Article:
Painting’s more than picking up a brush

Painter’s tape being applied to a baseboard. POSTMEDIA NETWORK

Painting tradespersons don’t get the respect they deserve.

This is due to the belief most of us feel we’re generally capable of painting a room with little consequence, while delivering acceptable results.

True enough, few people have electrocuted themselves or flooded the home’s basement as a result of performing a poor paint job. Plus, cuts and bruises are minimal, and although painters tend to keep their fingers over the course of their career, there was the tragic beheading of Sir Edward “Eggshell” Egleton, by order of the Earl of Warwick in 1645, due to a sloppy effort of painting where the ceiling met the stained crown trim, a treasured molding of the Earl. Unfortunately for Eggshell Egleton, who prided himself on a revolutionary paint texture that duplicated a beloved breakfast food, but whose trimming hand was a little shaky, masking tape would only be invented 300 years later, and painter’s tape, another 50 years after that.

All to say, dipping a brush into a can of paint is relatively easy.

The key to getting from this point to a desirable finish, while avoiding any headaches, will take a whole lot of care.

First, organize your supplies. Besides the paint, angled brushes, pans, roller cages, and refills, you’ll need a few canvas drop mats, drywall repair compound, painter’s tape, and paintable caulking.

The key to achieving a nice finish is to first prepare the surface. No matter how good the paint, it won’t camouflage nail holes, dents, or smooth out a poor drywall repair job.

If your goal is to paint the room in one day, pick up a bag of ‘sheetrock 20.’ This powdered, just add water compound can be sanded 20 minutes after it’s applied.  If time is on your side, regular joint compound will require 24 hours to set.

First, clear the room of as many obstacles as you can. Although you’ll be using a water-based paint, removing paint splatter off the kitchen table or the coffee maker will be a pain in the butt, especially if the droplets go unnoticed for a few hours.

Using a narrow putty knife, and a small plastic container you’ve salvaged from the recycle box, mix a small amount of sheetrock 20 to a cake icing consistency. Then, apply it over the holes and rough surfaces.

Next, start taping. Professional painters avoid taping because it’s time consuming, costly, and because they’ve in most cases mastered the technique of trimming. Unless you’re a medical surgeon or dismantle bombs for a living, odds are that with the amount of coffee and medication in your system, your hand stroke is about as steady as gas prices on a holiday weekend.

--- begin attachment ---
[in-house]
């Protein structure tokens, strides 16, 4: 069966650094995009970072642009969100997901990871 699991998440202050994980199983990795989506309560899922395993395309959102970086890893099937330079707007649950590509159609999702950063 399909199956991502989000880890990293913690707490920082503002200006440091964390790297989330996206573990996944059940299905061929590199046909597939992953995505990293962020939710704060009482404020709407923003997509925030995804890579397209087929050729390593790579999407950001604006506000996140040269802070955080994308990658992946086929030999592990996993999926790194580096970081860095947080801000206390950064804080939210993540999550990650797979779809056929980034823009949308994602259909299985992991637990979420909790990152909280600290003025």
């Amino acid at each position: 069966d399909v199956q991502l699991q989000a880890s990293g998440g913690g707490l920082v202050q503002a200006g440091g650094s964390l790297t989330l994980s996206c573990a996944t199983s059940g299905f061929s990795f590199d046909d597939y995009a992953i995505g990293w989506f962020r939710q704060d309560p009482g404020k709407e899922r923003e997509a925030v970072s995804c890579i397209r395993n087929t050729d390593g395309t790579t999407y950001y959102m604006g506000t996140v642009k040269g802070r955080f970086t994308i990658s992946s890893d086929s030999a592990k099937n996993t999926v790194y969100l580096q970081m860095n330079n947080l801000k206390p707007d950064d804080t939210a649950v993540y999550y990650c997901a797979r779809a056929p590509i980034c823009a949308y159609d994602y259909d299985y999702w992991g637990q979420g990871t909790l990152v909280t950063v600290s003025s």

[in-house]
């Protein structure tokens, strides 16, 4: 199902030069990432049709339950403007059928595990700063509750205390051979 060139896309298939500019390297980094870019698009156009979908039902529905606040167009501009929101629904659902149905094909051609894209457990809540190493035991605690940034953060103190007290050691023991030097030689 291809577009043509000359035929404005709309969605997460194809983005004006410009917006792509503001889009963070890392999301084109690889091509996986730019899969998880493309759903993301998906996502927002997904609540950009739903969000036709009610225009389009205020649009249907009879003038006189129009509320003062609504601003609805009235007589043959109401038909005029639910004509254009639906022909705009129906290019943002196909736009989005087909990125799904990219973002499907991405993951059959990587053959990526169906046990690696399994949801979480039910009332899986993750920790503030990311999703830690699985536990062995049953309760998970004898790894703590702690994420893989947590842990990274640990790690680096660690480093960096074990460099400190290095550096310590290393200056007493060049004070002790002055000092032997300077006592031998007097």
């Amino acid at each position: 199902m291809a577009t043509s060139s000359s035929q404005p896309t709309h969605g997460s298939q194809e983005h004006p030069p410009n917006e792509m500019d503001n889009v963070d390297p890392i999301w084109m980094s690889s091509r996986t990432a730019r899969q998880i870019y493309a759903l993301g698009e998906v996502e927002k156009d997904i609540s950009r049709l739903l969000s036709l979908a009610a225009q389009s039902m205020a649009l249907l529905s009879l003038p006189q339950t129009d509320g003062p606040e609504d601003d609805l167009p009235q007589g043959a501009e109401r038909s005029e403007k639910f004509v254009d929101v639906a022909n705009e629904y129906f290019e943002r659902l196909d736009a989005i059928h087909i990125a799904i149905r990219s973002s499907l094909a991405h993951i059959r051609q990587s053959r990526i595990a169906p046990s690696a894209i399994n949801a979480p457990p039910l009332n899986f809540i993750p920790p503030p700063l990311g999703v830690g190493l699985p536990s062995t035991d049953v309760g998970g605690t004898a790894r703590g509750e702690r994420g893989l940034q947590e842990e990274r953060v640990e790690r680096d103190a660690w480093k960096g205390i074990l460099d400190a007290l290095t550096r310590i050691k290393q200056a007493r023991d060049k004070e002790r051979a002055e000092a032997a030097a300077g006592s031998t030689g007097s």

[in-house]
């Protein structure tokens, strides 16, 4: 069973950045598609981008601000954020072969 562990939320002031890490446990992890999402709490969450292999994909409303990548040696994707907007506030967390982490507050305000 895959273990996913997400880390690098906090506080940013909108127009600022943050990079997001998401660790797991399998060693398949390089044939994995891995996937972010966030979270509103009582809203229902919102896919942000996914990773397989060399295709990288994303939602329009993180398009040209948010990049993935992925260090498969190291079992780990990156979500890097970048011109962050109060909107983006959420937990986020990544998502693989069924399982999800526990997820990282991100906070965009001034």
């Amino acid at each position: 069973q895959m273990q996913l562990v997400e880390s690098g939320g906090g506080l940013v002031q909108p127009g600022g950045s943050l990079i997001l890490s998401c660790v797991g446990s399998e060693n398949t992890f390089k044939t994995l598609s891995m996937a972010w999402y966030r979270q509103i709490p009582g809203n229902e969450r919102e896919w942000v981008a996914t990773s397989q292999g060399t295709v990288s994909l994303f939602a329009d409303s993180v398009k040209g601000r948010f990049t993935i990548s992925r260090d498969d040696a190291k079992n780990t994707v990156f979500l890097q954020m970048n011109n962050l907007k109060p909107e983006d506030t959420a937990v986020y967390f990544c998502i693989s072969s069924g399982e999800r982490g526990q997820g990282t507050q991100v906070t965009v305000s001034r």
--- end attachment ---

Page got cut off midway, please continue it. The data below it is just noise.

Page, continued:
So, protect the things you don’t want to colour with a painter’s tape, and not masking tape. Painter’s tape is a new-and-improved version of masking tape, and is designed to seal as soon as paint makes contact with its edge.

Besides your crown, window, and door moldings, be sure to tape around the doorknobs and light fixture bases as well. Once you’ve finished applying the painter’s tape, the ‘sheetrock 20’ will be ready for sanding.

Next, lay your canvas drop mats in position. The canvas mats are more expensive than the plastic or paper protective coverings, but they spread and handle far better. The canvas mats are available in 3’x20’ or 4’x12’ formats, which is convenient when moving from wall to wall.

Try not to walk on the mats as you paint. Otherwise the droplets they’ve absorbed will end up on the soles of your slippers, with your trips back and forth from the fridge well documented from that point on.

Even though you’ve protected things with a painter’s tape, begin the painting sequence using a quality tapered brush around the moldings and where the wall meets the ceiling. Once the molding’s been painted, remove the tape as soon as you can. This way, any paint that’s made its way under the tape can be easily rubbed off.

Good painting.

As published by the Standard-Freeholder
Handyman's Hints Standard-Freeholder Cornwall Ontario by Chris Emard

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